I never expected a dog show to be the inspiration for my next post, but nevertheless, that is exactly what has happened. When I switched on the TV recently, I was presented with Daisy the medical detection dog (MDD), a retriever who can sniff out cancer with striking reliability.
Can a dog be CE marked?
Being regulatory minded, I wondered whether Daisy and other MDDs were actually being used in the clinical setting and if so, were they regulated as traditional diagnostics? It seems a ridiculous question ‒ after all, how can a dog be CE marked? I still felt compelled to look into it, so I contacted the Medicines and Healthcare products Regulatory Agency, the UK regulatory authority for medical (in vitro) diagnostic tests. An MHRA spokesperson said: “[I] am sure these dogs would not come under our regulation. This is not something that I am aware has come to us in the past… [it] is not something we are looking at.”
Likewise, when asked whether these dogs were being used in the National Health Service, a Department of Health spokesperson told me: “I’m afraid this is not something that NICE [the National Institute for Health and Care Excellence] is involved in. As you know, NICE produces guidance, standards and information on health and social care.”
The science behind the sniffers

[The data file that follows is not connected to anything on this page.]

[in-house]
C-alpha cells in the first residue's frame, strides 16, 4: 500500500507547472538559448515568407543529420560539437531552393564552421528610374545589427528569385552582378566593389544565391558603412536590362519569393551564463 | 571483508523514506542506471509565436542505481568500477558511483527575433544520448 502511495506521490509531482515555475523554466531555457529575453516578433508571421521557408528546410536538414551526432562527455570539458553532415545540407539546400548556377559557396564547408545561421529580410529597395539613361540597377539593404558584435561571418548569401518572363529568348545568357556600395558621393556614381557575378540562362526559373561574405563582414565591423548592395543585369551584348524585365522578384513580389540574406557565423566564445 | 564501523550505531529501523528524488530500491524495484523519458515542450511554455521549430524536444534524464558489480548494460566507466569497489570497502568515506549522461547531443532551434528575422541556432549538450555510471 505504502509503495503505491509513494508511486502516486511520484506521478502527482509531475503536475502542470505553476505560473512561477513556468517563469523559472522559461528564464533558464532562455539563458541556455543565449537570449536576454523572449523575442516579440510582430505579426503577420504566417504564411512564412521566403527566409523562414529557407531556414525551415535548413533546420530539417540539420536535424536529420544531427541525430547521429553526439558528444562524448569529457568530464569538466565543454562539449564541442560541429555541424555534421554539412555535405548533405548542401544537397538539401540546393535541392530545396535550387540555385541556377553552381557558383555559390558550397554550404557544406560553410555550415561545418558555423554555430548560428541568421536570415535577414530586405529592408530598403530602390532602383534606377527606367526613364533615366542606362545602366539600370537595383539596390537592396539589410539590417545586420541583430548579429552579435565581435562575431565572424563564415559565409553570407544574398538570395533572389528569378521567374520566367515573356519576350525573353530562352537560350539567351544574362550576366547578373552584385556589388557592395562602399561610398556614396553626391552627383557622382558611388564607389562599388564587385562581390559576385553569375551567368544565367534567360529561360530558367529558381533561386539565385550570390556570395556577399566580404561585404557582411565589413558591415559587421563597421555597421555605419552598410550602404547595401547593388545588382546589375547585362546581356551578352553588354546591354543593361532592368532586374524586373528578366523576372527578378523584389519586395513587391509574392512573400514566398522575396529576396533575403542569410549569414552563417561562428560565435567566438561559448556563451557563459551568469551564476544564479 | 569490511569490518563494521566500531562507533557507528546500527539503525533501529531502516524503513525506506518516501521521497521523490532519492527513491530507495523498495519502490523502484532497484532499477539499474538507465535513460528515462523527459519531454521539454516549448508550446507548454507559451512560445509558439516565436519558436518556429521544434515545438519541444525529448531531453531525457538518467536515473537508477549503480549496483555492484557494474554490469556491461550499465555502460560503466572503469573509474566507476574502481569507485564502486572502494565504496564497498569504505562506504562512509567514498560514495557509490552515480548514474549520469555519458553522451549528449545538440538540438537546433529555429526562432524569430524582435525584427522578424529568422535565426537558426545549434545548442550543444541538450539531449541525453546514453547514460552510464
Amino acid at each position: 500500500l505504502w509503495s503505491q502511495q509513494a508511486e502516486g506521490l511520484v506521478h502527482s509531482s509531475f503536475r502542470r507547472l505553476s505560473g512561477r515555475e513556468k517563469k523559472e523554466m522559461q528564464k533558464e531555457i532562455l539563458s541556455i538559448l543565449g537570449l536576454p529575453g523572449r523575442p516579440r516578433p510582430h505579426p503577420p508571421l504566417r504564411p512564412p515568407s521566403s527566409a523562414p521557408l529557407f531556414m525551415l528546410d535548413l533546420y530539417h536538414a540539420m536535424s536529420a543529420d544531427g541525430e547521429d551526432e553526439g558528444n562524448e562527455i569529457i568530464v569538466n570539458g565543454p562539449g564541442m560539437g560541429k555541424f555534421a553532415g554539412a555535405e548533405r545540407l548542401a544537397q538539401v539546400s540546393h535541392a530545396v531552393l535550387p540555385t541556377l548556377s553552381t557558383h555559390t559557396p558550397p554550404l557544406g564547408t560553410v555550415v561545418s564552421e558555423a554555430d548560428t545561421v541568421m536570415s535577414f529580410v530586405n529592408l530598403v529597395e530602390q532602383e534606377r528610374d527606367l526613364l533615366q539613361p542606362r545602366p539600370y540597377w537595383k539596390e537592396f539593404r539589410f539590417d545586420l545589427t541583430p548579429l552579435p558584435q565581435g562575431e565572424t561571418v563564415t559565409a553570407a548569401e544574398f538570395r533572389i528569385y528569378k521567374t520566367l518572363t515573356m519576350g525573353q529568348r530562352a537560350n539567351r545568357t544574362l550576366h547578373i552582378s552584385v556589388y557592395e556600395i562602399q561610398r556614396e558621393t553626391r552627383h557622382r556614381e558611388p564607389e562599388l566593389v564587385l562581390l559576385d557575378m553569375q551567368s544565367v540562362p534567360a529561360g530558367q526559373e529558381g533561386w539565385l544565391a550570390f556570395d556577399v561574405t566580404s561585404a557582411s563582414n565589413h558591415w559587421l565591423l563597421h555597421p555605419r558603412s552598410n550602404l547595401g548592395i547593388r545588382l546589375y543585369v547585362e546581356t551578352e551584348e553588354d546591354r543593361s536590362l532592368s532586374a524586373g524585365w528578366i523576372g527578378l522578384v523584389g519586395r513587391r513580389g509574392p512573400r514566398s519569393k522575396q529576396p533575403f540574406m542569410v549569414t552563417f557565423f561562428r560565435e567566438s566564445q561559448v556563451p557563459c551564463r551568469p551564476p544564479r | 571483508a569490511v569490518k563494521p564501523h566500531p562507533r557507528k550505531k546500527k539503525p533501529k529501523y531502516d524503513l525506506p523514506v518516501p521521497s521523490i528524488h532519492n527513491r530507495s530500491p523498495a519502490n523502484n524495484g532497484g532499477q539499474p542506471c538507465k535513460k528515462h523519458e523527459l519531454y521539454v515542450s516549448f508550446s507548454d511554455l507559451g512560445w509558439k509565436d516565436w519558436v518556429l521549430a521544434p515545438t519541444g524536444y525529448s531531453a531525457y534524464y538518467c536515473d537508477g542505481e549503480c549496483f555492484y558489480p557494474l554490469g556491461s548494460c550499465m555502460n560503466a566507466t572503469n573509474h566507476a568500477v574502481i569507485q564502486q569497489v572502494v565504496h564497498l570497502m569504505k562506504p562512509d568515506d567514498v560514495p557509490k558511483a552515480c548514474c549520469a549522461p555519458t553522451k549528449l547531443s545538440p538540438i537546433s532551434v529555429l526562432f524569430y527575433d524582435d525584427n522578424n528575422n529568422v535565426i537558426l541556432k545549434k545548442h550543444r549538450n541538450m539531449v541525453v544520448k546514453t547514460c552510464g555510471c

The science behind the dogs’ ability to detect the odour of cancer is believed to be linked to Volatile Organic Compounds produced by malignant cells, according to Medical Detection Dogs (aka Cancer and Bio-detection Dogs), the charity that trains the dogs and carries out research with them. “It has been established that during tumour growth protein changes in these cells which leads to peroxidation of the cell membrane components and this produces Volatiles that can be detected in the headspace of the cells,” the charity explains.
Where do we go from here?
In an interview with the BBC, Medical Detection Dogs chief executive Dr Claire Guest said that the research is at a very early stage and the next step would be a clinical trial with samples from local hospitals. She suggested that understanding how the dogs are able to detect the disease could pave the way for the development of an ‘electronic nose’ in future.
The charity was unavailable for comment in this post, but it has previously said that it has been trying to get government funding for some time now, with no success. Perhaps this is because it would be impossible to regulate these as ‘diagnostics’ in the traditional sense. It would be a shame that such a promising potential for early cancer diagnosis may never get off the ground due to regulatory limitations, especially when it could lead to technology that could easily carry a CE mark.